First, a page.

Videogames are no longer the niche of a few geeks with no girlfriends. They are a billion-dollar industry with a wide-ranging influence over pop culture and emerging technology.
One man even thinks videogames are art.
His name is Chris Melissinos. He is the chief gaming officer at Sun Microsystems and founder of JavaGaming.org
. Four years ago, he added another title to his resumé: art curator. On March 16, 2012, "The Art of Video Games" opened at the Smithsonian American Art Museum in Washington, D.C. The exhibition is Melissinos' homage to the world of Marios and Sonics.
For the past three years, “The Art of Video Games” has been on a cross-country adventure visiting various museums. The final stop of the tour is Miami's Frost Art Museum, located on the Florida International University campus on SW Eight Street. From now until April 17, the museum will be home to a passion that's consumed millions of hours of daylight from so many players.
Printed on a wall near the entrance of the exhibit are the words of Melissinos, which describe the exhibit's origins. Midway through, he breaks down precisely how videogames are, in fact, art: “The short, yet prolific, 40-year history of video games offers some of the deepest personal and globally connecting experiences in human history. Of course, many games never aspire to be anything more than an adrenaline pump, where high scores rule and the loosest of stories hold games together. The common thread, regardless of intent, is that they are an amalgam of disciplines — storytelling, animation, music, and cinematography — whose sum is greater than its parts.”
The exhibit is as vibrant and inviting as the games themselves. All systems and genres are represented in this interactive history of videogames, from its 8-bit infancy to the ultra-photorealistic monsters of today.
Some games in the show — such as Flower, in which the user controls the wind as it ushers along a flower petal — are playable. Others are the subject of very short documentaries that visitors can watch on small screens and hear through old-school telephone receivers.
For example, the PS3 display discusses some of the system's groundbreaking titles, such as Uncharted 2 and Heavy Rain. In the "Next Generation" (2000s to today) room, a PS3 sits alongside other recognizable consoles such as the Nintendo Wii, Xbox, Xbox 360, and PS2.
However, the real treat for longtime gamers is in the adjoining rooms. Depending upon whether you begin your journey by passing through the door on the left or the one on the right, you can be taken back in a time capsule of collective nerdy childhoods or propelled headfirst toward the pinnacle of videogame innovation.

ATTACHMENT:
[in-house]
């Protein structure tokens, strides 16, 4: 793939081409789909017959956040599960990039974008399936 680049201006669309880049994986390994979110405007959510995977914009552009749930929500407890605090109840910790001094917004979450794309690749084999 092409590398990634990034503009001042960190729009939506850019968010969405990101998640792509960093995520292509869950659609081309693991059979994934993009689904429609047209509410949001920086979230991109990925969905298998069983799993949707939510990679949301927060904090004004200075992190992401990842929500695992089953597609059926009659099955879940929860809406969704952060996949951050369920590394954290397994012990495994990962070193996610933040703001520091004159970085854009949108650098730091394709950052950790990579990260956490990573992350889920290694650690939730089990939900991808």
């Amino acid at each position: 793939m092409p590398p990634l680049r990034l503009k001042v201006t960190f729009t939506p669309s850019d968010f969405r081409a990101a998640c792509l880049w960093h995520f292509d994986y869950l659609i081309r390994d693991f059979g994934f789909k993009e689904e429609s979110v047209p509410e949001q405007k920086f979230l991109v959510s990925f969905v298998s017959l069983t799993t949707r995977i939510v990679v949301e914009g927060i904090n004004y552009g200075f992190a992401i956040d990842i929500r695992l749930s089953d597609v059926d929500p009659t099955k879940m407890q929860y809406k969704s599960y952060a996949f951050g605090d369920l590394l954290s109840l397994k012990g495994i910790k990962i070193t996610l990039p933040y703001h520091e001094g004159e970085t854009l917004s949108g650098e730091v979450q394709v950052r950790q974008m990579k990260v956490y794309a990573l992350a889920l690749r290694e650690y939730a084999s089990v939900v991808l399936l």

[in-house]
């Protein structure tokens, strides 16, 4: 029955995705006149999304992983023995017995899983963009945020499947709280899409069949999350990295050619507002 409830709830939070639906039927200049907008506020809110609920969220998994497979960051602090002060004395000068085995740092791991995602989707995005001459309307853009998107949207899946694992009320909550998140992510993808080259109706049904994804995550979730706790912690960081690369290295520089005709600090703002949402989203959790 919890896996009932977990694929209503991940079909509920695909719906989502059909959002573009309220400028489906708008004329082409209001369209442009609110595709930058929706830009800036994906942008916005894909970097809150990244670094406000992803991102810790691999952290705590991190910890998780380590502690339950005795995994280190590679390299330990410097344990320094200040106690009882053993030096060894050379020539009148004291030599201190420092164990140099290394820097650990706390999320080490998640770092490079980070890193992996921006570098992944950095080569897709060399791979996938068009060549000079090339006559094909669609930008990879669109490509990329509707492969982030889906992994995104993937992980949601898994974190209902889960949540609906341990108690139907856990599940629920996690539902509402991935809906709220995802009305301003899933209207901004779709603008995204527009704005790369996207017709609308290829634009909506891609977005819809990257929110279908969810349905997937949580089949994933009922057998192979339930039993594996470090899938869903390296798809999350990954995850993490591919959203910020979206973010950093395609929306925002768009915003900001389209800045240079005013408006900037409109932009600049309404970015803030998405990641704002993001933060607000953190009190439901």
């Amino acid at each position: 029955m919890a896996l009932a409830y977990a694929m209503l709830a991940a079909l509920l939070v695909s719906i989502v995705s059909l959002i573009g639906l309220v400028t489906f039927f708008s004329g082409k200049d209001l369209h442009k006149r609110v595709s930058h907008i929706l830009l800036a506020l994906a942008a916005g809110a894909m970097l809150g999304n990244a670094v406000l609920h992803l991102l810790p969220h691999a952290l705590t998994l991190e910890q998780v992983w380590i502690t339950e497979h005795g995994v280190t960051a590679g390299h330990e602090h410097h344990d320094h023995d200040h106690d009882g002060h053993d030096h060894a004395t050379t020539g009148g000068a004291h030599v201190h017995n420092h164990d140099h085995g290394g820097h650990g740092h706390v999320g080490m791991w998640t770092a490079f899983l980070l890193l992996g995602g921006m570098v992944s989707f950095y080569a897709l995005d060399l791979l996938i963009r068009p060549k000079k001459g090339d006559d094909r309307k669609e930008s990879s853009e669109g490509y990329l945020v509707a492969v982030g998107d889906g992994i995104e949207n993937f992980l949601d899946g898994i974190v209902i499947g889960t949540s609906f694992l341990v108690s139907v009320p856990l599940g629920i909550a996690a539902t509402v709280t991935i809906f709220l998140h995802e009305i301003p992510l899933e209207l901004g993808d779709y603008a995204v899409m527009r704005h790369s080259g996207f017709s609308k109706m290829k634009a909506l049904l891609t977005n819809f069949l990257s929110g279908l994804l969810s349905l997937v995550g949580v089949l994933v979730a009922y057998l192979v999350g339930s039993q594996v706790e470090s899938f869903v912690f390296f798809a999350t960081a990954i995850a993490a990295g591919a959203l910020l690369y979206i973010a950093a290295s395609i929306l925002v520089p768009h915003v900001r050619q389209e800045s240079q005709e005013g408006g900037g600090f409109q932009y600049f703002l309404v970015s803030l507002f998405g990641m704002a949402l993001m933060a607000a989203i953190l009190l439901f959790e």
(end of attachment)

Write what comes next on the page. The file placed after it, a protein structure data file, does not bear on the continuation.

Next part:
The remainder of the exhibit is organized chronologically. It begins with Atari VCS, ColecoVision, and Intellivision — all children of the '70s and '80s. Then there's the 8-bit collection (Commodore 64, Nintendo Entertainment System, and Sega Master System), where some of the true masterpieces reside. And finally, within the transition phase (mid-'90s to '00s) are some of Sega's almost-greatest hits, like an actual Dreamcast, a Sega Saturn, and the venerable Sega Genesis. The true winners of their day — Super Nintendo, N64, and the first-generation PlayStation — are included as well.
Beyond the hardware, one of the standout elements of the exhibition is the opportunity to play. In addition to Flower, there's also the Secret of Monkey Island and Myst — the latter a huge leap forward in desktop gaming — and two legendary giants of the industry, Super Mario Bros. and Pac-Man.
One might argue that adding a few more playable games would be cool, but then "The Art of Video Games" would turn into a throwback arcade. The focus should be on the art. When you're hunkered down in your living room during day four of a Fallout
marathon, it's easy to forget the creativity, work, and vision it took to make these immersive fantasy worlds come to life.
“The Art of Video Games” showcases the conceptual sketches of Earthworm Jim, a game that was ahead of its time and evokes a nostalgic wave of emotion. Perhaps it will reawaken that sense of wonder you felt as a kid the first time you landed that difficult jump on a platformer and excite you about that next great work of digital art just beyond the pixelated horizon.
"The Art of Video Games"
Through April 17 at the Frost Art Museum at Florida International University. Hours are 10 a.m. to 5 p.m. Tuesday through Saturday and noon to 5 p.m. on Sunday. Visit thefrost.fiu.edu.